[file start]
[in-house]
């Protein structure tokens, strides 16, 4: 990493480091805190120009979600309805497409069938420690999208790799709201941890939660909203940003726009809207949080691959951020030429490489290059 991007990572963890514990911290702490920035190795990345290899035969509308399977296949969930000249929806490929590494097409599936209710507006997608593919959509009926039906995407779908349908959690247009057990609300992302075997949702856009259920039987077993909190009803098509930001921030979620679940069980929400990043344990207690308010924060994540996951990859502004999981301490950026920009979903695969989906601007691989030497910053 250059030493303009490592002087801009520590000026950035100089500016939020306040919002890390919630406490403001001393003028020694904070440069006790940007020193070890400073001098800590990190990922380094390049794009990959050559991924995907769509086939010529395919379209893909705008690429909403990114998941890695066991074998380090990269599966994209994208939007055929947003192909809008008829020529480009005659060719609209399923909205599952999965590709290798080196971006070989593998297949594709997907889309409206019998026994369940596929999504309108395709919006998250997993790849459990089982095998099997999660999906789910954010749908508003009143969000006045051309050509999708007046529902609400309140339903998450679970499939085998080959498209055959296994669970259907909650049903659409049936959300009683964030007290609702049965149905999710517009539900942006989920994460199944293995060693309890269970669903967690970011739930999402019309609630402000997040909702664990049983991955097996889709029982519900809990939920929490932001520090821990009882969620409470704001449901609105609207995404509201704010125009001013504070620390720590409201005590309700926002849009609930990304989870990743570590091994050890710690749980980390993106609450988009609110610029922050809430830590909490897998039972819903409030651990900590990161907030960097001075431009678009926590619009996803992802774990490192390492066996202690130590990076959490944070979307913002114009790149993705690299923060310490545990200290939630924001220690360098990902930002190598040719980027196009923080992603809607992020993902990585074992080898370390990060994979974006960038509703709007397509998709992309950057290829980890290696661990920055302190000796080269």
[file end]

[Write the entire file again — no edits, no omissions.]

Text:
[in-house]
């Protein structure tokens, strides 16, 4: 990493480091805190120009979600309805497409069938420690999208790799709201941890939660909203940003726009809207949080691959951020030429490489290059 991007990572963890514990911290702490920035190795990345290899035969509308399977296949969930000249929806490929590494097409599936209710507006997608593919959509009926039906995407779908349908959690247009057990609300992302075997949702856009259920039987077993909190009803098509930001921030979620679940069980929400990043344990207690308010924060994540996951990859502004999981301490950026920009979903695969989906601007691989030497910053 250059030493303009490592002087801009520590000026950035100089500016939020306040919002890390919630406490403001001393003028020694904070440069006790940007020193070890400073001098800590990190990922380094390049794009990959050559991924995907769509086939010529395919379209893909705008690429909403990114998941890695066991074998380090990269599966994209994208939007055929947003192909809008008829020529480009005659060719609209399923909205599952999965590709290798080196971006070989593998297949594709997907889309409206019998026994369940596929999504309108395709919006998250997993790849459990089982095998099997999660999906789910954010749908508003009143969000006045051309050509999708007046529902609400309140339903998450679970499939085998080959498209055959296994669970259907909650049903659409049936959300009683964030007290609702049965149905999710517009539900942006989920994460199944293995060693309890269970669903967690970011739930999402019309609630402000997040909702664990049983991955097996889709029982519900809990939920929490932001520090821990009882969620409470704001449901609105609207995404509201704010125009001013504070620390720590409201005590309700926002849009609930990304989870990743570590091994050890710690749980980390993106609450988009609110610029922050809430830590909490897998039972819903409030651990900590990161907030960097001075431009678009926590619009996803992802774990490192390492066996202690130590990076959490944070979307913002114009790149993705690299923060310490545990200290939630924001220690360098990902930002190598040719980027196009923080992603809607992020993902990585074992080898370390990060994979974006960038509703709007397509998709992309950057290829980890290696661990920055302190000796080269």